During your pregnancy, you'll be offered a range of tests, including blood tests and ultrasound baby scans. This profile is designed to help make your pregnancy safer, check and assess the development and wellbeing of you and your baby, screen for particular conditions.
You don't have to have any of the tests – it's your choice. However, it's important to understand the purpose of all tests so you can make an informed decision about whether to have them. You can discuss this with your maternity team.
There are a number of blood tests and other types of routine tests that will be offered to you during your pregnancy. These tests are designed to pick up certain illnesses or other possible problems such as anaemia.
This profile includes the following tests:
As part of your antenatal care, you’ll be offered several blood tests. Some are offered to all women while others are only offered if you might be at risk of a particular infection or condition. This is a generic antenatal profile that covers the most requested tests.
All the tests are done to make your pregnancy safer or check that the baby is healthy, but you don’t have to have them if you don’t want to.
Talk to your midwife or doctor, and give yourself enough time to make your decision. They will also give you written information about the tests.
In general, it is recommended that you fast (nothing to eat or drink except water) for at least 8 hours (generally 8-10 hours fast) before having a blood test performed.
This is usually offered at an appointment with a midwife when you are around 8 to 12 weeks pregnant.
The tests are recommended to protect your health through early treatment and care, and reduce any risk of passing on an infection to your baby, partner or other family members.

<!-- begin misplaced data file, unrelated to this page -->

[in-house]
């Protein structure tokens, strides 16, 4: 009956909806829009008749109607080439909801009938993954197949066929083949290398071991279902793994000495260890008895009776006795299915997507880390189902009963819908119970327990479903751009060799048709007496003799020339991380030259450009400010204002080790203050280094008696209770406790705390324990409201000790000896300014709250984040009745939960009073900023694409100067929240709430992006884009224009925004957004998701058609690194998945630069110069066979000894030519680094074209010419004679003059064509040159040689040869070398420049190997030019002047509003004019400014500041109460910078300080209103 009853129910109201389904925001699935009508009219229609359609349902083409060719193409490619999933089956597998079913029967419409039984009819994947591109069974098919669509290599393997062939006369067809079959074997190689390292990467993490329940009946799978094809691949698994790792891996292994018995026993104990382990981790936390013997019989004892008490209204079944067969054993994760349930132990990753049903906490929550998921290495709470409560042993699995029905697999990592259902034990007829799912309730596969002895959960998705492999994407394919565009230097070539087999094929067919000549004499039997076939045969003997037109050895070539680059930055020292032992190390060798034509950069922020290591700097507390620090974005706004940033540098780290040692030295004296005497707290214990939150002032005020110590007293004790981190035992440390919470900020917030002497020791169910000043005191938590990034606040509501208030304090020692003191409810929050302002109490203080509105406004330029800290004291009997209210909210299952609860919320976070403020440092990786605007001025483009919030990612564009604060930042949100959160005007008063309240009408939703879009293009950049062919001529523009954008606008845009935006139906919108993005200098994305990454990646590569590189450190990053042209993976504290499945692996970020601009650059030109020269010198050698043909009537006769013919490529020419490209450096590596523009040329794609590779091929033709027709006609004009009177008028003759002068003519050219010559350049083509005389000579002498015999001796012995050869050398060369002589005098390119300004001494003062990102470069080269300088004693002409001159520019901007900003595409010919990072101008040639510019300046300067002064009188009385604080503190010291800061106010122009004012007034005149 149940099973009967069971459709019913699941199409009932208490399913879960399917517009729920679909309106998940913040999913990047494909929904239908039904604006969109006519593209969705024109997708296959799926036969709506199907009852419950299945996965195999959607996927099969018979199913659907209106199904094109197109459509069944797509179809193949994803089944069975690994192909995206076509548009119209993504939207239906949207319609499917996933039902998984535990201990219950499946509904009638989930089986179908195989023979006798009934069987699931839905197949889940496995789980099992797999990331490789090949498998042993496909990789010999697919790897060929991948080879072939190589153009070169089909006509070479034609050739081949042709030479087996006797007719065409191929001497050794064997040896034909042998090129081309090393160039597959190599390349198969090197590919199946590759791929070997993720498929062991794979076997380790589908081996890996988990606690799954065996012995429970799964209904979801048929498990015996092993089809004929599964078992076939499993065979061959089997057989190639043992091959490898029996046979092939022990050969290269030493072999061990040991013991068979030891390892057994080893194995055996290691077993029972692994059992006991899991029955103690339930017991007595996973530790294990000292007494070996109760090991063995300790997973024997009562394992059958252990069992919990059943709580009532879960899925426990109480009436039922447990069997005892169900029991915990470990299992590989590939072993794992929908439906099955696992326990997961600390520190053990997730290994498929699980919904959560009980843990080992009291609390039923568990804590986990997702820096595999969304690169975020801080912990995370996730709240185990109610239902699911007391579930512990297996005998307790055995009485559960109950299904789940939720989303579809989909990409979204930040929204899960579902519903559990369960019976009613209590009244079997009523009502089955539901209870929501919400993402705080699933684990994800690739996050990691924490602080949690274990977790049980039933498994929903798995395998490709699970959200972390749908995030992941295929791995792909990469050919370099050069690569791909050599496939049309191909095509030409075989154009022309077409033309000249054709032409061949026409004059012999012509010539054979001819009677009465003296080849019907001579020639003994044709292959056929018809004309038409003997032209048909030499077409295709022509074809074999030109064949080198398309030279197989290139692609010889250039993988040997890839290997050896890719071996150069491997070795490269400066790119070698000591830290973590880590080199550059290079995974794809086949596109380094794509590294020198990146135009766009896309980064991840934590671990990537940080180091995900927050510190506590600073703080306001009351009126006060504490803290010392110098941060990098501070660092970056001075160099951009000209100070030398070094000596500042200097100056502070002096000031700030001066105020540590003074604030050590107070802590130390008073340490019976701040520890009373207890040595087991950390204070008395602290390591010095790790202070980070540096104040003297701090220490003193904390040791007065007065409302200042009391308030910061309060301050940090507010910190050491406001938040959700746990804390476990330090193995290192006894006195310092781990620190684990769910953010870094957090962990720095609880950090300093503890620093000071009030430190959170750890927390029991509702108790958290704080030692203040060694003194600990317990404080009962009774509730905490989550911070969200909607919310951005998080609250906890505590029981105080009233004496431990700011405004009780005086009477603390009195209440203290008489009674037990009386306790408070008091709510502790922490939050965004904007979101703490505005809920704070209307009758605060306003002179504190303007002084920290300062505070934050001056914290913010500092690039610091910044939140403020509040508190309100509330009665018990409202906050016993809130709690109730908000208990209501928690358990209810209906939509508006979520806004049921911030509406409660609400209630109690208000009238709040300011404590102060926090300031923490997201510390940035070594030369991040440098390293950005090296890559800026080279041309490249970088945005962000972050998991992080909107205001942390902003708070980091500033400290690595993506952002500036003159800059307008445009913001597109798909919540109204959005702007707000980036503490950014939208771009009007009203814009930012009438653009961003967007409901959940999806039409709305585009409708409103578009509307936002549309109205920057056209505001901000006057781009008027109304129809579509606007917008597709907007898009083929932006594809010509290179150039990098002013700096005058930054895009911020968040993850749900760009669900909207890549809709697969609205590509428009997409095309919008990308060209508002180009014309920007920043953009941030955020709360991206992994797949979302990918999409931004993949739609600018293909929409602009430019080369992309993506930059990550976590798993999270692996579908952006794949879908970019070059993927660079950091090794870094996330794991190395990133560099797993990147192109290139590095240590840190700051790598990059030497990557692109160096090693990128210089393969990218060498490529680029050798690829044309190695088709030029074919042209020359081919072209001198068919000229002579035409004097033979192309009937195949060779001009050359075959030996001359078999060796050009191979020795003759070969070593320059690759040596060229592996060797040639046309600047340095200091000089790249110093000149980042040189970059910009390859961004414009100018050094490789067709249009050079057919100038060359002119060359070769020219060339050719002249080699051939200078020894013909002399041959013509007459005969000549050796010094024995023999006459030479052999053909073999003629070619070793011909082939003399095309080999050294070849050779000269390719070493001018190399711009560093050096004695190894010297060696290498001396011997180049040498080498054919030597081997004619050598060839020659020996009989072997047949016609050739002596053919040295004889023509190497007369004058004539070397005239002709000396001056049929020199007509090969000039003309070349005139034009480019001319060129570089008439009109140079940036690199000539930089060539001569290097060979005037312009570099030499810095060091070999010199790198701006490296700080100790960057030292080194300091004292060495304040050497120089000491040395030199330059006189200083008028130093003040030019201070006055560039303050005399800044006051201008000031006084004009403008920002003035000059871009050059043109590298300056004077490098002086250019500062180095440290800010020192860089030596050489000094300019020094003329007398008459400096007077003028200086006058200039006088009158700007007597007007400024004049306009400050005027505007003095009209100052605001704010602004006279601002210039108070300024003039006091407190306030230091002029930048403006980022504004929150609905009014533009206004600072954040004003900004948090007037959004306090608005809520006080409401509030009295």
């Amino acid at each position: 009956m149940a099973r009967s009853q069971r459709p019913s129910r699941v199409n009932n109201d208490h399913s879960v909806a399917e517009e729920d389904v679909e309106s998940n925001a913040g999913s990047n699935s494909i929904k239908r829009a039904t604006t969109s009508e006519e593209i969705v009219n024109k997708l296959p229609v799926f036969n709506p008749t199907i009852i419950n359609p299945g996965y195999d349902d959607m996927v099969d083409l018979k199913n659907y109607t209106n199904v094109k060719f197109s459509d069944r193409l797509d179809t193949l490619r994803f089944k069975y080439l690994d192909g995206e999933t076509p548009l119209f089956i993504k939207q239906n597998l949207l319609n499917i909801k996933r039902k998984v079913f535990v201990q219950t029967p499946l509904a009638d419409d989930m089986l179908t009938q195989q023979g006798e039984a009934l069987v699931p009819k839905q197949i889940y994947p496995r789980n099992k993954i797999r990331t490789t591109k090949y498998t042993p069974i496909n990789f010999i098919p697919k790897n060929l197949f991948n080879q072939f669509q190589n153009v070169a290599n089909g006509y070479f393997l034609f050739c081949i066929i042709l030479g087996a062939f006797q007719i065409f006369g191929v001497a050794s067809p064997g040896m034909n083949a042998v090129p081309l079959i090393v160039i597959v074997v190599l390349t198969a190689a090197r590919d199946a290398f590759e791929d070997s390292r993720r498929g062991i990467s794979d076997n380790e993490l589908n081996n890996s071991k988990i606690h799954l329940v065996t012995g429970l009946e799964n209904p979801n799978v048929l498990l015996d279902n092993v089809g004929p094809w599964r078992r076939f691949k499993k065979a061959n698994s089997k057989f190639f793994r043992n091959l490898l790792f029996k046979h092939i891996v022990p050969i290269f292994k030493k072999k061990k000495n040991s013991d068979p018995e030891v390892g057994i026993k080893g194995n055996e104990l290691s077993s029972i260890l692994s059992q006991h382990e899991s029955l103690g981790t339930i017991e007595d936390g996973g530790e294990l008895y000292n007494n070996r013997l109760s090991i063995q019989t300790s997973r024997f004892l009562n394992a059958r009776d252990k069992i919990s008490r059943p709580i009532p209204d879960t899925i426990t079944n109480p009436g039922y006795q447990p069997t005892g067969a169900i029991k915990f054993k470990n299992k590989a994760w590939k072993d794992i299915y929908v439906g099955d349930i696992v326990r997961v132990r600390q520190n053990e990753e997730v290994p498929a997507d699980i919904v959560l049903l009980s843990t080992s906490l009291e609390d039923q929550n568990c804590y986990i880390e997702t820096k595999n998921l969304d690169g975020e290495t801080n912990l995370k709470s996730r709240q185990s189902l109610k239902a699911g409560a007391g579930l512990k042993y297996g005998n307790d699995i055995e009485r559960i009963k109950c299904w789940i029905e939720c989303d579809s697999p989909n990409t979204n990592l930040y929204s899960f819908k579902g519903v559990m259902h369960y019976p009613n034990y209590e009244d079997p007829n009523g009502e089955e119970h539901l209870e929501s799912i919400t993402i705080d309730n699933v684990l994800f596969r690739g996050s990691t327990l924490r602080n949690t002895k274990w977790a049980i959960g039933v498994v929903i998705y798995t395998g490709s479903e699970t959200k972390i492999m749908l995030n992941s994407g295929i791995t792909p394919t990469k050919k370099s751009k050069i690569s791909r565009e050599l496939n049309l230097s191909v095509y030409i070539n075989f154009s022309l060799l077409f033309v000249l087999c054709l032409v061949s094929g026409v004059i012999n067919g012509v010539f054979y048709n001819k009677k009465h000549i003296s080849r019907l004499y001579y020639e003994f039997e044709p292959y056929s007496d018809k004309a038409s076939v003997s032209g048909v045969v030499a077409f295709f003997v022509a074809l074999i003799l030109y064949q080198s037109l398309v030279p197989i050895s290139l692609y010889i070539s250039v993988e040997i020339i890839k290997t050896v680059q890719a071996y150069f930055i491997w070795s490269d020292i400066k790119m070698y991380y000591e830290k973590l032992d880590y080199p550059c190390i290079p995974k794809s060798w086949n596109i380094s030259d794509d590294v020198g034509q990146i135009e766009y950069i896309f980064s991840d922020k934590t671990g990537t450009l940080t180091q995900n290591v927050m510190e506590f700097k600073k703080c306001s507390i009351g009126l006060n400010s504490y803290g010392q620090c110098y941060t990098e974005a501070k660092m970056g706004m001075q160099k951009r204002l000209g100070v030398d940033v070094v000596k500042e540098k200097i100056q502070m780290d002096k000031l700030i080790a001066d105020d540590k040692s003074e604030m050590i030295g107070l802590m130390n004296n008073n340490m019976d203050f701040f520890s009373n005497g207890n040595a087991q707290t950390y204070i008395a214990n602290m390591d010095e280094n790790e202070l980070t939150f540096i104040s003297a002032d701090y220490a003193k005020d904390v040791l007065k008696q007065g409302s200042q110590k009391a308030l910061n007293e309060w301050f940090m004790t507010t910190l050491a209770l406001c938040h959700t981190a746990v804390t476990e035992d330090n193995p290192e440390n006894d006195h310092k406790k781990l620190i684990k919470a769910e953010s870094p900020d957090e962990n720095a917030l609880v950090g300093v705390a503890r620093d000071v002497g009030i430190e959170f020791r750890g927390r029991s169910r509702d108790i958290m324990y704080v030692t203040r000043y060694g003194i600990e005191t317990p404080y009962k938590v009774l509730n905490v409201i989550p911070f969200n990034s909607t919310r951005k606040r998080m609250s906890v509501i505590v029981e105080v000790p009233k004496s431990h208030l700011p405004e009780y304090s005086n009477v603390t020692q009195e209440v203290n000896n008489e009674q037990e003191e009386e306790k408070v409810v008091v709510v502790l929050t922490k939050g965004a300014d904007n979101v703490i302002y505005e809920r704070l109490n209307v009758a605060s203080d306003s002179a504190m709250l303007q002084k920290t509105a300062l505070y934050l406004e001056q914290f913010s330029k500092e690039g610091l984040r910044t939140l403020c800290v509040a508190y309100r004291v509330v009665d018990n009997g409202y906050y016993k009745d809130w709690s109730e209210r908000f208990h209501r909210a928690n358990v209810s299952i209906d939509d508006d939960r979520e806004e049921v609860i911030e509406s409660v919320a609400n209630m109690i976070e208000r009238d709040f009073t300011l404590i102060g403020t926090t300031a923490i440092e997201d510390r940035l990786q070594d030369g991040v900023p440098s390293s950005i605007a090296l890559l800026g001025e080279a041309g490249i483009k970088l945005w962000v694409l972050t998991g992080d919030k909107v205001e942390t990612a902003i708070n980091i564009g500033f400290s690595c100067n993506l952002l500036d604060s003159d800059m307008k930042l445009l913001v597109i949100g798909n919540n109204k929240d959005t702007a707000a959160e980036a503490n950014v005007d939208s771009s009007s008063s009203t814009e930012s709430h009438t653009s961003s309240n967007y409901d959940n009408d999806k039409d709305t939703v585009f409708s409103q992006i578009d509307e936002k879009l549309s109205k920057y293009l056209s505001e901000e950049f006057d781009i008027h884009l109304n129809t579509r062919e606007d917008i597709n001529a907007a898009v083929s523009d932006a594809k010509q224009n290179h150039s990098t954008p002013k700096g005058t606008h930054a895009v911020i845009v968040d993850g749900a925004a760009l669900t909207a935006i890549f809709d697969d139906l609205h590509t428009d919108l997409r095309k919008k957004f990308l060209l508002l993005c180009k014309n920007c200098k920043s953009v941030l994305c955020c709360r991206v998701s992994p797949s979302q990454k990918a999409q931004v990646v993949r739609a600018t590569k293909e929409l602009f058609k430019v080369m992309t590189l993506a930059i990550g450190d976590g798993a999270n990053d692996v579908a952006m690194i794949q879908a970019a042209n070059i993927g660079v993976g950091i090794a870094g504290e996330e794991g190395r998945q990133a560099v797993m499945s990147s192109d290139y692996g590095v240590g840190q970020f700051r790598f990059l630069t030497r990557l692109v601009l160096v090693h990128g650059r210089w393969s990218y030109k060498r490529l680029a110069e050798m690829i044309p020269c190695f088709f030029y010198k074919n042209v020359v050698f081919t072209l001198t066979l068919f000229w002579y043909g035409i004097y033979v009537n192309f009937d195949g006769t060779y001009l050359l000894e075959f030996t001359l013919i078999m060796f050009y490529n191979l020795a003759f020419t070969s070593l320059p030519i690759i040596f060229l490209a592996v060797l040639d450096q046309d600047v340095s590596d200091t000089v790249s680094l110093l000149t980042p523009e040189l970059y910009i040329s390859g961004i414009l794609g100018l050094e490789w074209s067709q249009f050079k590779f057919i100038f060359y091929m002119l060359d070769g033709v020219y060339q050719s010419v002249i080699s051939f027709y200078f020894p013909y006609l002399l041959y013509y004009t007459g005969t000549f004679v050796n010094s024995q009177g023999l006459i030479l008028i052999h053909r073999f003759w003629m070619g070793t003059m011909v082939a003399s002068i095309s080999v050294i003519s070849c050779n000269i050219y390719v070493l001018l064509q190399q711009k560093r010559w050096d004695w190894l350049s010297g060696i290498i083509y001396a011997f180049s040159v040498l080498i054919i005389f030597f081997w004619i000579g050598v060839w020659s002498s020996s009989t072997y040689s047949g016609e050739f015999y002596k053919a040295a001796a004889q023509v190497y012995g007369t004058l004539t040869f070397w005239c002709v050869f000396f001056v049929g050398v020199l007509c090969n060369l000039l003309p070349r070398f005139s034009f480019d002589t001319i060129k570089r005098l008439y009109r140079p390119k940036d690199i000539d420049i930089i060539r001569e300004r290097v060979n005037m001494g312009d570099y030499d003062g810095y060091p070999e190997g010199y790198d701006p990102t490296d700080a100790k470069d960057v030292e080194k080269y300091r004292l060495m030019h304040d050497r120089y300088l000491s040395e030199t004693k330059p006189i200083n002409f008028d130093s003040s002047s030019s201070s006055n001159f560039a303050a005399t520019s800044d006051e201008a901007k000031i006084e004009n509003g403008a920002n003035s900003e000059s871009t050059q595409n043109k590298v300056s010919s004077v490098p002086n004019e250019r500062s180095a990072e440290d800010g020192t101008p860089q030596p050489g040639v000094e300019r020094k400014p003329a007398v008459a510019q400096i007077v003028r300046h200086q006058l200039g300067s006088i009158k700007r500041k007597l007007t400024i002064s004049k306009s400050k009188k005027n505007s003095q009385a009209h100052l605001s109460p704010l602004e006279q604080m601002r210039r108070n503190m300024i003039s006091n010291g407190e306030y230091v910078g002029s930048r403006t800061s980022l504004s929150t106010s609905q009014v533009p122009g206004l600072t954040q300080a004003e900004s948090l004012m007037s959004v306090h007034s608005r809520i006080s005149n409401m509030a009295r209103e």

For the great majority of parents, antenatal screening (scans and blood tests) will provide reassurance that the chances of their baby having any problems are very low.
If any health problems are picked up by these tests, the problem can often be treated during pregnancy or immediately after birth, allowing you and your baby to stay as healthy as possible.
Results of the tests that are part of the Antenatal profile are typically evaluated together to look for patterns of results. A single abnormal test result may mean something different than if several test results are abnormal. A health practitioner will consider all the information from the workup to establish a diagnosis.
A healthcare practitioner who is monitoring a woman’s pregnancy will be looking at trends in the levels, rising or lowering over time in conjunction with the medical and pregnancy histories and physical examination outcomes rather than evaluating single values. Tests results are not diagnostic of a specific condition but give the healthcare practitioner information about the potential cause of a person’s symptoms or status.
See the pages on the individual tests for more detailed information about each one:
The laboratory test results are NOT to be interpreted as results of a "stand-alone" test. The test results have to be interpreted after correlating with suitable clinical findings and additional supplemental tests/information. Your healthcare providers will explain the meaning of your tests results, based on the overall clinical scenario.
Certain medications that you may be currently taking may influence the outcome of the test. Hence, it is important to inform your healthcare provider of the complete list of medications (including any herbal supplements) you are currently taking. This will help the healthcare provider interpret your test results more accurately and avoid unnecessary chances of a misdiagnosis.
One of our team members will contact you shortly. In the meantime, we recommend you to explore our website to learn more about VisitHealth and our services.